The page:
I’m newly diagnosed, what should I do?
Learn as much as you can about your particular diagnosis and treatment options. And don’t feel pressured to make a rash decision. Ask for help and guidance from your doctor or our support staff at CancerLink. Remember that it’s not your fault that you have breast cancer – there is no known way to completely prevent breast cancer. Thousands of women today are LIVING with breast cancer – so can you.
My friend or family member has just been diagnosed, what can I do?
Your friend or loved one will be making some difficult decisions, feeling anxious and overwhelmed, possibly going through some rigorous treatments – having an ear of compassion can help a lot. Try not to give advice unless they ask for your opinion. You should avoid suggesting unproven remedies that are not part of the treatment plan, and seek professional guidance wherever possible. You can help with daily errands like cooking or doing laundry – these simple things can make a big difference to alleviating your friend or family’s burden. If you are concerned about the person living with cancer and would like information about how to care for them, proper nutrition and coping with treatment, contact one of our professional staff at CancerLink, a FREE service of Hong Kong Cancer Fund.
Should I tell my children about my cancer diagnosis?
A. Yes. It’s important your child understands your illness and why there may be changes in your mood, physical appearance and normal routine. Keeping your diagnosis hidden from your child/children creates unnecessary anxiety and misunderstanding. Hong Kong Cancer Fund has a special service to help children cope when cancer affects the family; it’s called the Rainbow Club. Please call us on 3667 3000 to learn how to better communicate with your children and to receive FREE professional support to help the whole family cope when a loved one is diagnosed with cancer.
I’ve just been diagnosed with breast cancer but I’m worried about the side effects of chemotherapy.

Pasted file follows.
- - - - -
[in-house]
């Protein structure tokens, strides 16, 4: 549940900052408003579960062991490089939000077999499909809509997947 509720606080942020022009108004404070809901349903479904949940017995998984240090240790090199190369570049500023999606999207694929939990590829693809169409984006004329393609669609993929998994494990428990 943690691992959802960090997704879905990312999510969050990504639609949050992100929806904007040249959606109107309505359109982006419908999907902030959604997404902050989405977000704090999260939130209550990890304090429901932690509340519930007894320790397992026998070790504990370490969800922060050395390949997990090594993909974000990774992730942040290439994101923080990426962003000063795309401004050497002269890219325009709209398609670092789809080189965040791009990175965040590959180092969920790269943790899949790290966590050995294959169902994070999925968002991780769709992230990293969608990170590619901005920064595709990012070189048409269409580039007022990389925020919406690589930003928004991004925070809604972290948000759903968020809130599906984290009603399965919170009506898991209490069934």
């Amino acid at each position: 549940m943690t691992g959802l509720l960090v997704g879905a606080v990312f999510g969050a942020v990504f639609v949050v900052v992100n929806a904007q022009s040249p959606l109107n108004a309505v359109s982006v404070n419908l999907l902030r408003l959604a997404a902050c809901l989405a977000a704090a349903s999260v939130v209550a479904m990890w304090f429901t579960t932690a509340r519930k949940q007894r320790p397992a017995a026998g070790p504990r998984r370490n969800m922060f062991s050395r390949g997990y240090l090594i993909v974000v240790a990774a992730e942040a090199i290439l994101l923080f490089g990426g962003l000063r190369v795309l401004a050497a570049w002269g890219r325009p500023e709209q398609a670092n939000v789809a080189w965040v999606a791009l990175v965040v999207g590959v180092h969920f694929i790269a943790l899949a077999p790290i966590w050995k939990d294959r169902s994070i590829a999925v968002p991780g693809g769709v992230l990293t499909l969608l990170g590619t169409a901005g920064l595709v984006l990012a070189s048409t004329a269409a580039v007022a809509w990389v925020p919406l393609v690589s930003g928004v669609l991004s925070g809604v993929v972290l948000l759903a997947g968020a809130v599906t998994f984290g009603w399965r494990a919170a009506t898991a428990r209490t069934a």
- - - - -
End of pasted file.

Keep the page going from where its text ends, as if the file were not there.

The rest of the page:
Will I be able to handle it?
It is natural to be worried about side effects. You may have heard negative stories about chemotherapy, but try not to listen as everyone is different and reacts differently. Chemotherapy drugs are constantly being improved to give you the best possible result and to reduce side effects. If you do experience side effects, inform your doctor because they can usually be safely prevented or controlled.
How can hormone therapy help treat my breast cancer?
Around 30 to 50 per cent of breast cancers carry a special target called the estrogen receptor. These tumours sometimes respond to hormone therapy, which helps to block the estrogen receptors altogether or reduce estrogen in the body. In contrast to chemotherapy, it offers benefits such as minimal toxicity and prolonged effectiveness.
I’ve been diagnosed with breast cancer and will start treatment soon. Are there any foods I should avoid?
A balanced diet is important for clients with and survivors of breast cancer. However dietary requirements differ for each person. We recommend you consult your oncologist, Chinese medicine practitioner or dietitian for advice regarding your health.
How can I prevent lymphoedema?
Lymphoedema is a common side effect of breast cancer treatment. If you have had radiotherapy in the groin or armpit area, or surgery to have lymph nodes removed, you have an increased risk of developing lymphoedema. You can help prevent lymphoedema by avoiding strain on your lymphatic system. This means you should try to avoid infection or inflammation in the treated area. Look after your skin. Try and avoid cuts or grazes if at all possible. For more information, you can access our Lymphoedema booklet here.
I have to undergo chemotherapy; will it make my hair fall out?
The loss of hair is only one of the temporary side effects of chemotherapy. Hair loss and other side effects of chemotherapy depend on the types of drugs administered, their dosage, and the length of treatment. Some women experience few if any adverse effects from drug treatment. For women who experience alopecia, hair loss usually begins weeks after chemotherapy has begun. In most cases, the hair will regrow after chemotherapy has ended.